Russia to sell Aeroflot and oil shares
Majority shares in Aeroflot and big oil firms will be sold off by the Russian government in a major privatisation programme, its finance minister says.
Alexey Kudrin has been spelling out what appears to be a major change in economic policy.
It was first advertised by President Dmitry Medvedev 10 days ago.
He told the St Petersburg International Economic Forum that the period in which the state increased its role in the economy was over.
The president said: "The potential of this path has been exhausted... Such an economic model is dangerous for the country's future."
He ordered an accelerated programme of privatisation.
Finance Minister Mr Kudrin has now been explaining exactly how radical the plans are.
End of an era
Speaking at a Renaissance Capital investors' conference in Moscow on Monday, Mr Kudrin said the Russian state would sell its majority shareholding in "almost all" oil companies and transport companies, starting with the national airline Aeroflot.
"In the next three to five years the government should dispose of controlling stakes in almost all key companies that we own," he said.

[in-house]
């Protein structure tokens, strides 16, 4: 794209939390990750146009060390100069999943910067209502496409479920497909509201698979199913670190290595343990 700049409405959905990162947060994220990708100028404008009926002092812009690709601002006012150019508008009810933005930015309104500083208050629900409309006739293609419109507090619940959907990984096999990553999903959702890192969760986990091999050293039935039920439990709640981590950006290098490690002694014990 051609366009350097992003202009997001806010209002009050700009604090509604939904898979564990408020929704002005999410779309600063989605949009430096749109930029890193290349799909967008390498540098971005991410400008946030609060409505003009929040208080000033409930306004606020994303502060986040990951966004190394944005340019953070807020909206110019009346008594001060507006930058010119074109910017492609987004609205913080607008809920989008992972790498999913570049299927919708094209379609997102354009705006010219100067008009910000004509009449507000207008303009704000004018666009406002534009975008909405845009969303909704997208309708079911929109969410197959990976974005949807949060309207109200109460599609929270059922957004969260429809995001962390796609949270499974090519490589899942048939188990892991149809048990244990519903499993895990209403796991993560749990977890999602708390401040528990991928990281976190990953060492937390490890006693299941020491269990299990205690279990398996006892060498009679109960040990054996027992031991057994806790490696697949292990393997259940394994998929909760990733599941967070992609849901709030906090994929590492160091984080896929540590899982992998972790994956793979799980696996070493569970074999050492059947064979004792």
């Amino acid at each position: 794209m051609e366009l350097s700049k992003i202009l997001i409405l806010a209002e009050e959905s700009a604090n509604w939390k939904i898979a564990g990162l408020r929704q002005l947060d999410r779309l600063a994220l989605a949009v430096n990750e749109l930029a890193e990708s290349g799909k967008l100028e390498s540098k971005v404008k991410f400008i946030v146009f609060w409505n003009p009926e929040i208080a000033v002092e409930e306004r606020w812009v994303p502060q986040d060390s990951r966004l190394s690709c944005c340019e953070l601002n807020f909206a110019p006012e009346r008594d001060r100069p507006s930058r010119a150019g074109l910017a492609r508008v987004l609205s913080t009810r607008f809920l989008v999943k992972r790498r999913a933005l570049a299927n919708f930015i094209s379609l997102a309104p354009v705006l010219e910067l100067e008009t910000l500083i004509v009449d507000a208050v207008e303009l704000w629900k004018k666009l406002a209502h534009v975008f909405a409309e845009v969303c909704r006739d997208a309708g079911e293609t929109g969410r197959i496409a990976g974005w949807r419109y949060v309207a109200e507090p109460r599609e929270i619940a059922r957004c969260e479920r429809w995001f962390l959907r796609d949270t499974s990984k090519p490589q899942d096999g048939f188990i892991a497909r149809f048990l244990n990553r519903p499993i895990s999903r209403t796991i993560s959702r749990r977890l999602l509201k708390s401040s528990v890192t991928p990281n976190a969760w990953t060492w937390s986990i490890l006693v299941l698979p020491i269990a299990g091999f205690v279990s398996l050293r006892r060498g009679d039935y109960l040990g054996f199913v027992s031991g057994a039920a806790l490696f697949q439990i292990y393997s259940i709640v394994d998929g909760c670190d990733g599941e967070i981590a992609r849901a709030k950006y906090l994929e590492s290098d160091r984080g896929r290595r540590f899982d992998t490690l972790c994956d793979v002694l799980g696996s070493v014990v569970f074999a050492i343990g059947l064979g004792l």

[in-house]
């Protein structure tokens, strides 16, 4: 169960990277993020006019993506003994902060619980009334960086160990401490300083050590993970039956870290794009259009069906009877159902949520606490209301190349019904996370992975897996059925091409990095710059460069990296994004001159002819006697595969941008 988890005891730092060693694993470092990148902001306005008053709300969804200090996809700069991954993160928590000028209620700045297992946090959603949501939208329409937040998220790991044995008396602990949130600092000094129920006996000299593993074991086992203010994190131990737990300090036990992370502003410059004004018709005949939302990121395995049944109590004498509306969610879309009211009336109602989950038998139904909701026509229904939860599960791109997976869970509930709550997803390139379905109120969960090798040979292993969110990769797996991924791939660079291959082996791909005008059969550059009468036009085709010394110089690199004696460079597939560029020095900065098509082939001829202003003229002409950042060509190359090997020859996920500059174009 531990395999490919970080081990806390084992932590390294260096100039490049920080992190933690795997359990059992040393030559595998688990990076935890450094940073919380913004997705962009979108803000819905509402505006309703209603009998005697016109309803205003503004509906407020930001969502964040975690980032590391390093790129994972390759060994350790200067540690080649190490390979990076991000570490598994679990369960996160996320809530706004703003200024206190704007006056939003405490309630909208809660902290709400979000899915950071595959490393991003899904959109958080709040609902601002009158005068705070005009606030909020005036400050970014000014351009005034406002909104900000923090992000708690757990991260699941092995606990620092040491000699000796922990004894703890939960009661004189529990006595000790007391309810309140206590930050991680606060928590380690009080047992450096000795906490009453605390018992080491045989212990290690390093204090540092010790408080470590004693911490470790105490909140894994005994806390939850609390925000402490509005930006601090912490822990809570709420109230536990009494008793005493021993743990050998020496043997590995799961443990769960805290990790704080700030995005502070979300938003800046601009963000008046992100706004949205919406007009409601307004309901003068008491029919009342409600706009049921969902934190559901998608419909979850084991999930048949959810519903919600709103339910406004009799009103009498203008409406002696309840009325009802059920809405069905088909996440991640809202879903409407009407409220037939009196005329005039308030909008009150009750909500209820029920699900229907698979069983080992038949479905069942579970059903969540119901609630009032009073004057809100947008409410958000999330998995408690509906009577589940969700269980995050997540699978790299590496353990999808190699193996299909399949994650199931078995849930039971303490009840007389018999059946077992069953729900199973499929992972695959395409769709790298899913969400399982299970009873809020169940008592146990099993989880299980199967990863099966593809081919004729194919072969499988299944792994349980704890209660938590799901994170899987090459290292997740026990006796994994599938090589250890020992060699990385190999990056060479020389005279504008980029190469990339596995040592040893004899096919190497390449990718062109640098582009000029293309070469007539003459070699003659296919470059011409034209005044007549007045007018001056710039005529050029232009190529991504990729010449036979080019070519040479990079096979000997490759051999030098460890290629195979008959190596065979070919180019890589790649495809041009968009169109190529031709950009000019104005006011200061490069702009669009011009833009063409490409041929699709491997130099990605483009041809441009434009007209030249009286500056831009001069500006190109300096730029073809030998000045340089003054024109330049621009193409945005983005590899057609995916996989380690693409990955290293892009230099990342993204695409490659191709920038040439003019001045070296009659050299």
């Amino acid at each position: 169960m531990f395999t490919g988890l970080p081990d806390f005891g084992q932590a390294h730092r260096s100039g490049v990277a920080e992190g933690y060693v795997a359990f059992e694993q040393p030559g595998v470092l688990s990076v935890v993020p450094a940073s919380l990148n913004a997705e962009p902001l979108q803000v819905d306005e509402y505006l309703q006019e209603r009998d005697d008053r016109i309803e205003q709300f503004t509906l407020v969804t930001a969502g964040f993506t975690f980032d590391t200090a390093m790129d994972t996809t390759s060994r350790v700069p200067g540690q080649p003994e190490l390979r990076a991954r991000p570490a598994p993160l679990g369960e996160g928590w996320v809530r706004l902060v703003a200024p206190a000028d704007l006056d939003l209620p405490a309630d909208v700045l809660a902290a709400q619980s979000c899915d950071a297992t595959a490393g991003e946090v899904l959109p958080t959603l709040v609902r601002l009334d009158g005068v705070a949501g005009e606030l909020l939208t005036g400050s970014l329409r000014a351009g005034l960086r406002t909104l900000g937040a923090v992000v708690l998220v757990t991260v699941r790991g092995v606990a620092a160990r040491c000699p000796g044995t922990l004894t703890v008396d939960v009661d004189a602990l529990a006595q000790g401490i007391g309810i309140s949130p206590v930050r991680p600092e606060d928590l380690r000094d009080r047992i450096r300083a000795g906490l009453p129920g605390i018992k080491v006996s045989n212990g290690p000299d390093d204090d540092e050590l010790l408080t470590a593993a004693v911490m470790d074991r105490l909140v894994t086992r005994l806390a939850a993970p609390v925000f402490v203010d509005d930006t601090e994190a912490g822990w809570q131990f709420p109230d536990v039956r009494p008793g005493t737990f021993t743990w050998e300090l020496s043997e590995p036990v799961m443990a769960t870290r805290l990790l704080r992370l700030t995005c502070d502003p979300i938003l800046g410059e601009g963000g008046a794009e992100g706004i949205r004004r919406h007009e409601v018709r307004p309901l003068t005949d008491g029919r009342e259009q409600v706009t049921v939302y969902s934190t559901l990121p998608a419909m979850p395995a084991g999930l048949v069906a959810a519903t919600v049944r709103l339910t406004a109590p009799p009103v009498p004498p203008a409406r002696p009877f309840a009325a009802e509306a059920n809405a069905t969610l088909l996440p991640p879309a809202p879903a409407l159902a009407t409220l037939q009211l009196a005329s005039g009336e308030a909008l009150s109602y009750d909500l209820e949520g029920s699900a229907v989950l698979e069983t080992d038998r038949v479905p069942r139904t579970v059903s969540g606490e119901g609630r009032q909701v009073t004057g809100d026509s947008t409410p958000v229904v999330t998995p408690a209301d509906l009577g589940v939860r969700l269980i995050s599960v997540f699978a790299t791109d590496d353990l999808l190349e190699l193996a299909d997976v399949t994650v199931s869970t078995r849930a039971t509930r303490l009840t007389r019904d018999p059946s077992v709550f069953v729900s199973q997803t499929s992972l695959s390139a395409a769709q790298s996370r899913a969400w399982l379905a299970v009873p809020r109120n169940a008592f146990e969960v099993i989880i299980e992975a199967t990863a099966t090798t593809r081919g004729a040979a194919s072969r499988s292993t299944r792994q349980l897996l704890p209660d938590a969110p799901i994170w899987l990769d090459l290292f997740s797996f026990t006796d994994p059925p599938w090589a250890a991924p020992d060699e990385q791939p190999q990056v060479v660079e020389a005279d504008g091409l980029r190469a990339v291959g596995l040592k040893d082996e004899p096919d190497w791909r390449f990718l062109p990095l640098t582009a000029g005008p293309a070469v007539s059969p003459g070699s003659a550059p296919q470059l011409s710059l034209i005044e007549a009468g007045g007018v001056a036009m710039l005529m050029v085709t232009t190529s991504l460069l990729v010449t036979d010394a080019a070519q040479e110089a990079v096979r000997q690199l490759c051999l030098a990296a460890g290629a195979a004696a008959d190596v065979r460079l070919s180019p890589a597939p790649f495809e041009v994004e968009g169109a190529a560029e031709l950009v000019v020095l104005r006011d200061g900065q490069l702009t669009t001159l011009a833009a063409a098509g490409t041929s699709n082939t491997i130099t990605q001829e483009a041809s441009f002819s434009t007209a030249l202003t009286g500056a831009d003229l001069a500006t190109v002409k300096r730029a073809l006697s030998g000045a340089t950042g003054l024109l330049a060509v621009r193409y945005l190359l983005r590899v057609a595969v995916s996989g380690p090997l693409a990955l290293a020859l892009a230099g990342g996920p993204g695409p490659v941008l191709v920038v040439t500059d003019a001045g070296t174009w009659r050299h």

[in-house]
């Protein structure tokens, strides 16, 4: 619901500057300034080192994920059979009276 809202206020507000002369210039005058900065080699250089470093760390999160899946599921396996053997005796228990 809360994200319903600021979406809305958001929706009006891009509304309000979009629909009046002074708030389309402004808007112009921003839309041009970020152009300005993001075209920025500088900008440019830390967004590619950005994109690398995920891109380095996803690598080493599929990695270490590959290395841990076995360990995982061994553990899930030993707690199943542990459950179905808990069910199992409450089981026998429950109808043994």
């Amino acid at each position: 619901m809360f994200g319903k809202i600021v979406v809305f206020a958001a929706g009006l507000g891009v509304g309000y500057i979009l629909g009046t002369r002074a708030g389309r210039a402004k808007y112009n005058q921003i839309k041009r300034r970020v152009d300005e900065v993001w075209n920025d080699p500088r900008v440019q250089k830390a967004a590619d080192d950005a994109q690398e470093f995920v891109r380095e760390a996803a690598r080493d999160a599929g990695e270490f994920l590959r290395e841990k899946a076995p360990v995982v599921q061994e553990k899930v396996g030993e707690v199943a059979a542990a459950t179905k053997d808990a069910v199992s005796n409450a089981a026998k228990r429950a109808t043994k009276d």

"This includes the financial, oil, and communication sectors and about transport companies, starting with Sovcomflot and Aeroflot," the finance minister told the conference.
The main sector he did not mention was gas.
The president's economic adviser, Arkady Dvorkovich, told journalists that the oil giant Rosneft and the VTB bank would be included in the plans.
But, he said: "Gazprom is not in the plans for the moment. It has a large infrastructural component, so we are not going to rush it."
It appears to mark the end of a decade in which the Russian state, under former President Vladimir Putin, re-took control of big companies in many key sectors. This sometimes took place in controversial circumstances - such as the dismantling of the tycoon Mikhail Khodorkovsky's Yukos oil company.
Mr Kudrin said that Russia would be looking for much more private investment over the next 10 years. But many investors' confidence in the Russian economy seems to be low, with close to $50bn (£31bn) of capital having left the country this year.
The nervousness appears to be based on uncertainty about who will be the establishment's chosen candidate for the presidential election next year - and fears about Russia's severe institutional corruption.